February 28, 2018
Change is inevitable. In fact, what we have in common is that we are all grappling with change in our lives. Change is the one constant. It’s the one reality.
Jack Welch says, “Anytime there is change, there is an opportunity. So it is paramount that an organization get energized rather than paralyzed.”
According to Don Van Meer, the greatest single point of failure in driving through change is when leadership doesn’t capture the hearts and minds of the entire organization. In other words, change is just not about leaders taking people through something. Change is about engaging people in the process of change. Having them be part of the decision making. Having them understand where you are going as an organization. Having them buy into the process, even when they don’t understand all of it.
When people are engaged, people “Get it, feel it, and want it.”
How does a leader keep a team engaged in the face of major changes? What equipped Don to lead change?
February 16, 2017
Tina Quick, a nurse, cross-cultural trainer, author and founder of International Family Transitions, taught and facilitated an interactive workshop for 40 diplomats and their spouses. Her insights – based on lifelong experiences growing up in a military family and marrying a medical doctor working in global health management – provide guidance to families in transition or living cross-culturally.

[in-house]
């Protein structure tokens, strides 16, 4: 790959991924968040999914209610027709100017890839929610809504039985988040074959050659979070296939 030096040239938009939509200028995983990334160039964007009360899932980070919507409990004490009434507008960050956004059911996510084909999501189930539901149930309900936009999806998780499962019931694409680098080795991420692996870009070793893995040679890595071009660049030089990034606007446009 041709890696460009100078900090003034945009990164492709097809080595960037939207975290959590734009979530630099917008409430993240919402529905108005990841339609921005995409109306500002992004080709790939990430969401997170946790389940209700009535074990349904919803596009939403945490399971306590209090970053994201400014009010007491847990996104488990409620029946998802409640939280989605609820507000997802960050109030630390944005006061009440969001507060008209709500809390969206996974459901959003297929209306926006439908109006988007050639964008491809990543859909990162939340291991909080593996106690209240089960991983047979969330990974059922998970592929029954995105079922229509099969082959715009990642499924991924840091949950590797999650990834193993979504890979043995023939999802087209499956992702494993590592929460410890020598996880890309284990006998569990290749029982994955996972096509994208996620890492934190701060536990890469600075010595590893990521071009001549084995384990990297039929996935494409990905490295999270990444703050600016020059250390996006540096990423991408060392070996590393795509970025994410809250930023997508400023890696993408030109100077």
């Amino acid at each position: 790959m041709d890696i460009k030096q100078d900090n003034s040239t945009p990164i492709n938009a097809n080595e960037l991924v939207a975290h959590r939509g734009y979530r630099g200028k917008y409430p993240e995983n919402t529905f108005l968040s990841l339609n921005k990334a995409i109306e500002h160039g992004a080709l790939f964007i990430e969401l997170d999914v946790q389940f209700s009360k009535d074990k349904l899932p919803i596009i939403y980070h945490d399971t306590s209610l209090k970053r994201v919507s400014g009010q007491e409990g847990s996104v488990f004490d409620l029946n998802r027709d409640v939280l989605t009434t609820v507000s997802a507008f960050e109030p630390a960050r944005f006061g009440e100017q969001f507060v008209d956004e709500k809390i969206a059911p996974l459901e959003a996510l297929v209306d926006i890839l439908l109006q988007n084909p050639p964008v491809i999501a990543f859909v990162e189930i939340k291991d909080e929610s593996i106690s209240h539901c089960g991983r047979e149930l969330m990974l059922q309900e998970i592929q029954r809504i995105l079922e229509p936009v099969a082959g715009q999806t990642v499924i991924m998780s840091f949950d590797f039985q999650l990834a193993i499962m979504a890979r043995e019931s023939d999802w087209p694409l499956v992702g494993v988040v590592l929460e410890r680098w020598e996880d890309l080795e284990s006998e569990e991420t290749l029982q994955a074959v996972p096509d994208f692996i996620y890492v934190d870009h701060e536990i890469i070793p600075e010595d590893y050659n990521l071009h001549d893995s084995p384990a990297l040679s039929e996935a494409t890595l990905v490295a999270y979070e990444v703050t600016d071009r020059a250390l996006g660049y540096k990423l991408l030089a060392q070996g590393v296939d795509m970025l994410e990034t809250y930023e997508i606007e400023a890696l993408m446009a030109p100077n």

Tina asked the audience to consider what actually takes place in families during a global relocation. What are the challenges they face and what strategies can they implement? Specifically, why do the children in such families feel different: “from everywhere but belonging nowhere”?
She said the overarching challenge for such families is understanding and managing the five stages of transition:
– Involvement (a sense of belonging)
– Leaving (anticipation vs. sadness)
– Transition (chaos, emotional instability)
– Entering (desire to connect, vulnerability)
– Re-Involvement (feelings of security & intimacy)
Quoting Robin Pascoe, author of Raising Global Nomads, Tina said, “Children are silent partners in relocation,” and that transitions work best when children are informed, know what they are getting into, and have at least one parent to count on as a stable presence.
While acknowledging that a few transitions can be so difficult as to require help outside the family, the reality is that the transition experience offers positive ways for families and children to grow. “It is my conviction that being a TCK is not a disease, something from which to recover. It is a life healthily enriched by this very TCK experience and blessed with significant opportunities for further enrichment” (Pollock and Van Reken).
September 22, 2014
Glenn C. Taylor and Maria Rosa Eguez shared their cross-cultural learnings and experiences with diplomats and business leaders representing various nations. This insightful and interactive seminar provided an opportunity to gain understanding, not only of the transition process, but also of how to thrive in the midst of it.